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Gevurtz Menashe

PDX 503.227.1515
WA 360.823.0410

Irrevocable Trusts

Estate Planning
Irrevocable trusts are created for many reasons. They can be designed to reduce estate or income taxes, offer creditor protection, or to encourage and instill in beneficiaries certain values or goals.  Many types of assets such as business interests, shares of stock, life insurance policies, real estate and other investments can be held in an irrevocable trust. 

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Irrevocable Trust attorneys

A trust is an agreement between a “settlor” (the creator of the trust) and a “trustee” (the person in charge of managing trust assets) to hold property for the benefit of the trust’s beneficiaries. Examples of common irrevocable trusts include irrevocable life insurance trusts and irrevocable family trusts. An irrevocable trust may be modified or terminated only in very limited circumstances. It is in this way that an irrevocable trust is differentiated from many other estate planning tools, such as revocable trusts and wills.

How Does It Work?

There are limited instances in which an irrevocable trust may be changed.  One involves the use of a trust protector. A trust protector is a third party, independent from either the settlor or trustee, who may be appointed to make changes to a trust based on specific circumstances (i.e., changes to the law or taxes that would require modification of the trust). Sometimes, beneficiaries of an irrevocable trust may be given a “power of appointment” over certain terms of the trust, and may make changes to benefit themselves or future beneficiaries. Lastly, an irrevocable trust can sometimes be modified by approval of a court.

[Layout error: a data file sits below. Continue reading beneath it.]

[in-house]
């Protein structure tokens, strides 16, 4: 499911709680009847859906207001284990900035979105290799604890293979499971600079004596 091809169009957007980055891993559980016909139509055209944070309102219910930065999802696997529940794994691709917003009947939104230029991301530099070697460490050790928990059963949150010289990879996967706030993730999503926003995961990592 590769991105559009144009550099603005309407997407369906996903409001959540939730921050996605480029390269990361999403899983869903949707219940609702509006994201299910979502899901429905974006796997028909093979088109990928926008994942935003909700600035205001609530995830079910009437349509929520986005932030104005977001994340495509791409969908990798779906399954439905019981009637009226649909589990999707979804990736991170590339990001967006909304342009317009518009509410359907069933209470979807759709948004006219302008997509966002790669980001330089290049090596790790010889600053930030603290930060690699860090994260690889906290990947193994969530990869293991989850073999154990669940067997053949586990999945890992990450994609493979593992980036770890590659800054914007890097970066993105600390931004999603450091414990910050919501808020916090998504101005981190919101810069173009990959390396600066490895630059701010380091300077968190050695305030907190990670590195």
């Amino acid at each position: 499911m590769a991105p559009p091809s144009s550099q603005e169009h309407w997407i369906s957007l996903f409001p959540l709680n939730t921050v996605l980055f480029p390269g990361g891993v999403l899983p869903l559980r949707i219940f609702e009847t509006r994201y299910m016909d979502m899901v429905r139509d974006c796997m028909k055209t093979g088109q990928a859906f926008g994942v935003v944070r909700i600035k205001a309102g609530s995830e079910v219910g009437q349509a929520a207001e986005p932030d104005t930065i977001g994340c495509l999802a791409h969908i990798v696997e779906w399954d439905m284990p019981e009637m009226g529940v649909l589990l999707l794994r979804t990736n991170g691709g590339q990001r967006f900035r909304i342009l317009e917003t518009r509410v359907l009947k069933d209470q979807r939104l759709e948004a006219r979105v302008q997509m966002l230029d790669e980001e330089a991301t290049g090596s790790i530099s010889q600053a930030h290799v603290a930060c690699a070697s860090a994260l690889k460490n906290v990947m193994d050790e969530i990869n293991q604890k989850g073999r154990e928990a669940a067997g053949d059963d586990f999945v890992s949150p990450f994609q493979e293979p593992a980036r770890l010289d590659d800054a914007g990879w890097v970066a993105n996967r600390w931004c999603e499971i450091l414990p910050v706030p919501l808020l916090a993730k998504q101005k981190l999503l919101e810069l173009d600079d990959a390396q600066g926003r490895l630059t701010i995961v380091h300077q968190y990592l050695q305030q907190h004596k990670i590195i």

Settlor

The settlor is the person who establishes the trust. The settlor may also be known as the “trustor” or “grantor.” Once a settler has transferred assets or property into an irrevocable trust, the settler no longer has direct control over those assets. By giving up the power to control the assets, the settlor’s contribution of property to an irrevocable trust can have certain estate tax, income tax and asset protection benefits, depending on how the trust is structured.

Trustee

The trustee is responsible for maintaining and protecting the trust’s assets. Generally, this means holding the property until it is to be distributed to the beneficiaries according to the settlor’s wishes as stated in the trust agreement. The trustee is also responsible for filing tax returns for the trust, ensuring that trust assets are properly insured and deciding how trust assets should be invested.

Contact Gevurtz Menashe to set-up an Irrevocable Trust

Along with the many benefits they offer, irrevocable trusts have tax and legal implications that require proper planning. Our estate planning attorneys can help with the planning and maintenance of all types of irrevocable trusts. Call our Portland office at 503-227-1515, our Vancouver office at 360-823-0410 or contact us online for more information on irrevocable trusts.  

Call our Portland, OR offices at: 503-227-1515
and our Vancouver, WA office at 360-823-0410
or contact us to request a consultation.